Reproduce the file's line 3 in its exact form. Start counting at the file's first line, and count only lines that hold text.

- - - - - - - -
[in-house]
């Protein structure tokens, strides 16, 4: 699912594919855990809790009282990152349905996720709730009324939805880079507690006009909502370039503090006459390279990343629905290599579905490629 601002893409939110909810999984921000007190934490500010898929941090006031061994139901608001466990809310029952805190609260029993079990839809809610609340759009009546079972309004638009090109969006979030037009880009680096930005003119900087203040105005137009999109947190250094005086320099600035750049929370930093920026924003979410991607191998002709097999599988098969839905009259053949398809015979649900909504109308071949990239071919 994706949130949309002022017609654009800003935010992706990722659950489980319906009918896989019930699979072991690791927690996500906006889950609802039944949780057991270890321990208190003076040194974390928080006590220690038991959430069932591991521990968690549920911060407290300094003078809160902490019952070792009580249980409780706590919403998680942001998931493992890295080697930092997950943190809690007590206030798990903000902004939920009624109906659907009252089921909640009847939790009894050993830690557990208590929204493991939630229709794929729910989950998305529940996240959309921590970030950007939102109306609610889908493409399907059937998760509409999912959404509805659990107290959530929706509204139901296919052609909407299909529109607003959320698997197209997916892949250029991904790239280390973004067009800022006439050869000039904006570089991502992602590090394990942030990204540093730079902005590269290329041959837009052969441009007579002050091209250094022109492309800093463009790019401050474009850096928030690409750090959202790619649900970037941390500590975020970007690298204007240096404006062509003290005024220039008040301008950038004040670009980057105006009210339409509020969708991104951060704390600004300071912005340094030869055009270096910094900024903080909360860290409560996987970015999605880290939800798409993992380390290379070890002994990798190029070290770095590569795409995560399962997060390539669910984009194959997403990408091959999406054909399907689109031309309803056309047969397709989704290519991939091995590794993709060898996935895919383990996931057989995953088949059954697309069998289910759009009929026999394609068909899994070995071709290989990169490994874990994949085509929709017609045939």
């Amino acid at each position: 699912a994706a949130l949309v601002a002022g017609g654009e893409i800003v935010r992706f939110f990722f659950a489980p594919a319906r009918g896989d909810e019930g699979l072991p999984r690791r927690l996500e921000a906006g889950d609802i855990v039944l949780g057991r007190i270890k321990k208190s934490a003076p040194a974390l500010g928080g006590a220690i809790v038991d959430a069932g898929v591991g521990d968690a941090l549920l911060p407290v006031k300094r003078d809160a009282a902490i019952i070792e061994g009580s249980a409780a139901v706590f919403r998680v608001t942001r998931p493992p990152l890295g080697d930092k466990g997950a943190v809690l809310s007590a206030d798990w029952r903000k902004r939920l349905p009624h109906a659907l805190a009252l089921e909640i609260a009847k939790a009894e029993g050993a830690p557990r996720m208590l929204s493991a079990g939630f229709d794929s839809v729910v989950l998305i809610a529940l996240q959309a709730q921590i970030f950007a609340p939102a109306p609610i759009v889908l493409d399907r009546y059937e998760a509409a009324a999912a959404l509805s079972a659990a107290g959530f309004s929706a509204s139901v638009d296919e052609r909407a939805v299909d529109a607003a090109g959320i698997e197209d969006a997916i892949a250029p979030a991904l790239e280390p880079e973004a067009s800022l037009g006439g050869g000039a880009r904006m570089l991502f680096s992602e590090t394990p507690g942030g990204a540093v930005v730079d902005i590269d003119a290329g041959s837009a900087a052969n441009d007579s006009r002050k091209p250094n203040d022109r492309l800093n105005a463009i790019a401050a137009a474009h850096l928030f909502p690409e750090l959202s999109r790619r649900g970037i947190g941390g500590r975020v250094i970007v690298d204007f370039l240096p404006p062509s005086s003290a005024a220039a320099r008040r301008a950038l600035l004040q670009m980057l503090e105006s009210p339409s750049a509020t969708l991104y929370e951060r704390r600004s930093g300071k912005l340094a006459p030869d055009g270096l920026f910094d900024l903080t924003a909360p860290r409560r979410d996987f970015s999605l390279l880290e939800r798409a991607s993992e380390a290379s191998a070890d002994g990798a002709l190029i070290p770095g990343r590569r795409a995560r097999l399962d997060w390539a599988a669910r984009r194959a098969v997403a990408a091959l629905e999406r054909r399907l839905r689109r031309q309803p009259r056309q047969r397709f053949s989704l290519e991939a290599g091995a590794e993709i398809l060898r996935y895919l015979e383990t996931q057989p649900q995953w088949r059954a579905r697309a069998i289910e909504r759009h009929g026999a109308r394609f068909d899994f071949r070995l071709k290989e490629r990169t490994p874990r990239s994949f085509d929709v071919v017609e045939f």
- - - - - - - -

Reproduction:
């Amino acid at each position: 699912a994706a949130l949309v601002a002022g017609g654009e893409i800003v935010r992706f939110f990722f659950a489980p594919a319906r009918g896989d909810e019930g699979l072991p999984r690791r927690l996500e921000a906006g889950d609802i855990v039944l949780g057991r007190i270890k321990k208190s934490a003076p040194a974390l500010g928080g006590a220690i809790v038991d959430a069932g898929v591991g521990d968690a941090l549920l911060p407290v006031k300094r003078d809160a009282a902490i019952i070792e061994g009580s249980a409780a139901v706590f919403r998680v608001t942001r998931p493992p990152l890295g080697d930092k466990g997950a943190v809690l809310s007590a206030d798990w029952r903000k902004r939920l349905p009624h109906a659907l805190a009252l089921e909640i609260a009847k939790a009894e029993g050993a830690p557990r996720m208590l929204s493991a079990g939630f229709d794929s839809v729910v989950l998305i809610a529940l996240q959309a709730q921590i970030f950007a609340p939102a109306p609610i759009v889908l493409d399907r009546y059937e998760a509409a009324a999912a959404l509805s079972a659990a107290g959530f309004s929706a509204s139901v638009d296919e052609r909407a939805v299909d529109a607003a090109g959320i698997e197209d969006a997916i892949a250029p979030a991904l790239e280390p880079e973004a067009s800022l037009g006439g050869g000039a880009r904006m570089l991502f680096s992602e590090t394990p507690g942030g990204a540093v930005v730079d902005i590269d003119a290329g041959s837009a900087a052969n441009d007579s006009r002050k091209p250094n203040d022109r492309l800093n105005a463009i790019a401050a137009a474009h850096l928030f909502p690409e750090l959202s999109r790619r649900g970037i947190g941390g500590r975020v250094i970007v690298d204007f370039l240096p404006p062509s005086s003290a005024a220039a320099r008040r301008a950038l600035l004040q670009m980057l503090e105006s009210p339409s750049a509020t969708l991104y929370e951060r704390r600004s930093g300071k912005l340094a006459p030869d055009g270096l920026f910094d900024l903080t924003a909360p860290r409560r979410d996987f970015s999605l390279l880290e939800r798409a991607s993992e380390a290379s191998a070890d002994g990798a002709l190029i070290p770095g990343r590569r795409a995560r097999l399962d997060w390539a599988a669910r984009r194959a098969v997403a990408a091959l629905e999406r054909r399907l839905r689109r031309q309803p009259r056309q047969r397709f053949s989704l290519e991939a290599g091995a590794e993709i398809l060898r996935y895919l015979e383990t996931q057989p649900q995953w088949r059954a579905r697309a069998i289910e909504r759009h009929g026999a109308r394609f068909d899994f071949r070995l071709k290989e490629r990169t490994p874990r990239s994949f085509d929709v071919v017609e045939f």